After 12 hours of traveling, we arrived safely at the Mountaineer in Williamson, our home away from home for the week. The students reflected on their good and bad experiences of the day with Monica. Many of them enjoyed the coal mine, but a lot of them had trouble with carsickness on the long ride. Honestly, though, I heard a lot of talking and laughing in the back seats, so I don’t think the car journey was all bad.

Tomorrow, many of the students are excited to finally get to work on their skills and learn how to treat patients in the upcoming days!

Medical & Health Care Program at Duke University 2

Medical & Health Care Program】 2019/8/20 火曜日 — 13:56:50

アメリカのデューク大学、ジョンズ・ホプキンス大学、広尾学園が協同する医療系プログラム「メディカル・ヘルスケアプログラム」の様子を教員のレポートとともにお伝えします。

Monday, August 19, 2019
Today started with breakfast at 8:30 am where we had a variety of choices including fruits, cereal, eggs, sausage patties and breakfast potatoes. Then, after a brief talk about GPSA rules, everyone boarded the bus to Duke University.

Once at Duke, we made our way to the science quad, where the students listened to a talk on Neurosurgery in Uganda, given by Britany, a Duke University and Graduate school alumni. Britany explained about the fact that there are many public health problems in Uganda that can lead to trauma incidents that require brain surgery.

Although there are some trained neurosurgeons in Uganda, there are not many and they are not often equipped with the right tools and technological support at their public hospitals.

The students listened to the talk very seriously while taking notes.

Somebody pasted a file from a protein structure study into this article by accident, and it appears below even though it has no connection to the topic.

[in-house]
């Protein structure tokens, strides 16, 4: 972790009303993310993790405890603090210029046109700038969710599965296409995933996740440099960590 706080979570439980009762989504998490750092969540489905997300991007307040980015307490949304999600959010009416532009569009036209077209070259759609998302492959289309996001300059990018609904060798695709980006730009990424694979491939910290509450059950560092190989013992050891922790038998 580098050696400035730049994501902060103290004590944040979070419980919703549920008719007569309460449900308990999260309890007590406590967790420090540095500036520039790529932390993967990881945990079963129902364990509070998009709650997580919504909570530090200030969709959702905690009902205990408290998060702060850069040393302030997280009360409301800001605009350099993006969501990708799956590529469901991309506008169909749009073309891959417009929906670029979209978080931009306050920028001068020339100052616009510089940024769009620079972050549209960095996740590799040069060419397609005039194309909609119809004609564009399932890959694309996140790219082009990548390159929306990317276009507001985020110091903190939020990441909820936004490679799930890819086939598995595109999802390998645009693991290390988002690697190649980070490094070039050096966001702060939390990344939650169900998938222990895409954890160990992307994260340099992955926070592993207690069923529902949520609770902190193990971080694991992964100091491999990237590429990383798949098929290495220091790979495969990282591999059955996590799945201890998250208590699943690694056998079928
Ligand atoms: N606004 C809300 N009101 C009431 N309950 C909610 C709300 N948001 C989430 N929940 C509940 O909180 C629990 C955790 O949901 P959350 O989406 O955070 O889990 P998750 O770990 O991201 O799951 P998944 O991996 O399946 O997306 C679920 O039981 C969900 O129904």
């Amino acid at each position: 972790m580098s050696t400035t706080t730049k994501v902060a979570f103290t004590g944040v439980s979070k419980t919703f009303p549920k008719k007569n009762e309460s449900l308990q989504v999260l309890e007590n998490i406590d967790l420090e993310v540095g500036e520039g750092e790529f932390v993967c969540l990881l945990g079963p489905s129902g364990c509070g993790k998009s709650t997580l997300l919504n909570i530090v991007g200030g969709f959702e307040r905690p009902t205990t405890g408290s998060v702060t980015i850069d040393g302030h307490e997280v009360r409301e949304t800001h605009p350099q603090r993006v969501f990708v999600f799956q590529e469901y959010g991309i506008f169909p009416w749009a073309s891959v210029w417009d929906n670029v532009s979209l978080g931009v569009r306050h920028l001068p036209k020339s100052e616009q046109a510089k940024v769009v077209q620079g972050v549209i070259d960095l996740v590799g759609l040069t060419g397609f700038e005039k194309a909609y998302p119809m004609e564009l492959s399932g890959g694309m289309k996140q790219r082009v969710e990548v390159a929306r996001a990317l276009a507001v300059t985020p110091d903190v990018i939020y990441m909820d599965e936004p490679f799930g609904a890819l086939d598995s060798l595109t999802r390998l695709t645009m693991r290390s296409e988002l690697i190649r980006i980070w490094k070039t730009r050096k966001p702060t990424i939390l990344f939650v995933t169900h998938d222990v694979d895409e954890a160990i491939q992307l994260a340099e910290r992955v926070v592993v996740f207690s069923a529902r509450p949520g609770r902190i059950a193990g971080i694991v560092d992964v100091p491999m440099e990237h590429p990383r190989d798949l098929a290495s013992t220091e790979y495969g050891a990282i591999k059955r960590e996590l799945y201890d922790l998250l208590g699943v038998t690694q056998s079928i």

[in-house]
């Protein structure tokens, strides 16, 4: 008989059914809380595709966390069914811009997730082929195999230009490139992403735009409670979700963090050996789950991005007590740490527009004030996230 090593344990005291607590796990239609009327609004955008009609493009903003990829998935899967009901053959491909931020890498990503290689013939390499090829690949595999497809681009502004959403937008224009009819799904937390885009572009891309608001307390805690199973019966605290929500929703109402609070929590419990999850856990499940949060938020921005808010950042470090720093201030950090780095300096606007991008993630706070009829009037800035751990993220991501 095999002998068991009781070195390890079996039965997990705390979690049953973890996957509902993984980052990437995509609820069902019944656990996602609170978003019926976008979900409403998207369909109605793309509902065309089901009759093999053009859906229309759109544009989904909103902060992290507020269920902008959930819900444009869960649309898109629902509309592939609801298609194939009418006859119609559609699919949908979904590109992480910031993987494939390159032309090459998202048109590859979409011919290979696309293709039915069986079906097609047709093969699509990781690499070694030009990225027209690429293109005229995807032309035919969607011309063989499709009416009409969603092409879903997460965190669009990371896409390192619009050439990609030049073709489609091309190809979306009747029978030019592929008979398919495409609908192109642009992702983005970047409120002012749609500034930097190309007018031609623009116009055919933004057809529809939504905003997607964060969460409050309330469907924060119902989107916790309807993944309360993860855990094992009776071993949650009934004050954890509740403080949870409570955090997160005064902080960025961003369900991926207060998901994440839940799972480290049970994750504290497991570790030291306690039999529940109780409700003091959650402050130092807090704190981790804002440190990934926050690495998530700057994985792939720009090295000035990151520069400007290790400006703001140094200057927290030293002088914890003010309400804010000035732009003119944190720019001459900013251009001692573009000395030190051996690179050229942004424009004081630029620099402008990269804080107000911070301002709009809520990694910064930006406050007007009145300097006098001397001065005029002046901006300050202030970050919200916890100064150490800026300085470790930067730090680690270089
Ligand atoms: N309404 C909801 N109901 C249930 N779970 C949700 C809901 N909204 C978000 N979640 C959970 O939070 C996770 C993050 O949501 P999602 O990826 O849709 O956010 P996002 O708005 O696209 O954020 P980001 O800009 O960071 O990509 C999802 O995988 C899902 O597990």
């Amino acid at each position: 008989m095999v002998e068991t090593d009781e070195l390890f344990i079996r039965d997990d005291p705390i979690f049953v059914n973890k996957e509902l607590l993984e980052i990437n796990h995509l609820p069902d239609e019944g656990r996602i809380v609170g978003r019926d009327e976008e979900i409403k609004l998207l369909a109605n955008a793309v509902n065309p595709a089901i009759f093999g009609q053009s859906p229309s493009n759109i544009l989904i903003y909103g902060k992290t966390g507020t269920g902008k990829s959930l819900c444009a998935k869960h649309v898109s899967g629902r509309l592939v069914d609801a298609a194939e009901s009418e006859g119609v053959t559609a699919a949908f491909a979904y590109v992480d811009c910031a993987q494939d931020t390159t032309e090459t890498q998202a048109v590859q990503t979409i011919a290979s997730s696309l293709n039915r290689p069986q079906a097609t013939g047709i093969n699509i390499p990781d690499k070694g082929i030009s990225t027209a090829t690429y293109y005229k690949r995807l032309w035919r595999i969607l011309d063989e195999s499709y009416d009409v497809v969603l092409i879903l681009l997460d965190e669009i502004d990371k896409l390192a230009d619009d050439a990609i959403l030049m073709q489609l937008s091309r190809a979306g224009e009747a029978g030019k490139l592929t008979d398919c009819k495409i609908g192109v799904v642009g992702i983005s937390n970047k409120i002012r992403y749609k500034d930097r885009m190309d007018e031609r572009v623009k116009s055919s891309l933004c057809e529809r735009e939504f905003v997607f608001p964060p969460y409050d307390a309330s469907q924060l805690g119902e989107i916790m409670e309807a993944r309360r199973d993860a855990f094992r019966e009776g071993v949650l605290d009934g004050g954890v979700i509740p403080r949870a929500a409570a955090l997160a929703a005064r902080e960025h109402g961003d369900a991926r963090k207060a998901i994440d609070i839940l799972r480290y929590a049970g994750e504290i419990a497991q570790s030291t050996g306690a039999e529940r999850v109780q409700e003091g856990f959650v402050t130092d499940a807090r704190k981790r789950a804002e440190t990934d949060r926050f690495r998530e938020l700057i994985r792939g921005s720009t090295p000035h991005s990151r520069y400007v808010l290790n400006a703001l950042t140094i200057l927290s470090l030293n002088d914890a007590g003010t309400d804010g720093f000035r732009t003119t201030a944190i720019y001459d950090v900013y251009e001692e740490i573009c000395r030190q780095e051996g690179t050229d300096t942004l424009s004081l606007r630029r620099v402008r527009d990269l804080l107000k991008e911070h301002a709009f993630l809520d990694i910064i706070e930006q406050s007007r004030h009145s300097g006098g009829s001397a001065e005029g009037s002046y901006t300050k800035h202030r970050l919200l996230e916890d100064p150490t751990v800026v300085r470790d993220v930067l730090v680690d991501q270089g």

Following her talk, Brittany and Duke professor Robert Malkin (the founder and head of GPSA) joined us for a lunch at one of the two campus centers. We had sandwiches, wraps, potato chips and cookies.

Following lunch and a break, Brittany led us on a tour of the Duke University campus. First, we saw the dormitories, which are housed inside beautiful brick buildings. We learned that much of the gothic architecture on the campus is made to look very old, but actually, most of it was built in the 1930s.

Brittany also said that there are a lot of “fake” chimneys and fireplaces on the campus which are only there for aesthetics and don’t actually work! Regardless, they do look good…

Speaking of sports, our next stop was Krzyzewskiville, or K-ville, as it’s referred to by Duke students. Brittany told us that groups of up to 12 students will take turns camping out for 3 months, waiting to get their hands on Duke basketball tickets.

Next, we took a look at the School of Medicine, which is next to the Duke University Hospital. The school of medicine is a beautiful, more modern building on campus. Brittany told us that the school is running out of stone in their private quarry, so many of the new buildings aren’t totally covered in stone, but supplemented with more modern materials like concrete and glass.

Our second-to-last stop was the beautiful campus chapel. We went inside and silently toured the church before finishing our tour at the school shop and then heading back to Alvia, the retreat center. At the retreat center, students listened to a talks by Monica and Angela on COPD and heart disease. We had a turkey burger dinner and finished up the night with reflection. Check out the GPSA Health Twitter account linked here to see student Tweets.

Medical & Health Care Program at Duke University 1

Medical & Health Care Program,広報】 2019/7/31 水曜日 — 16:28:37

7月30日(火)、31日(水)、8月に実施されるデューク大学でのメディカル・ヘルスケアプログラムの事前研修を行いました。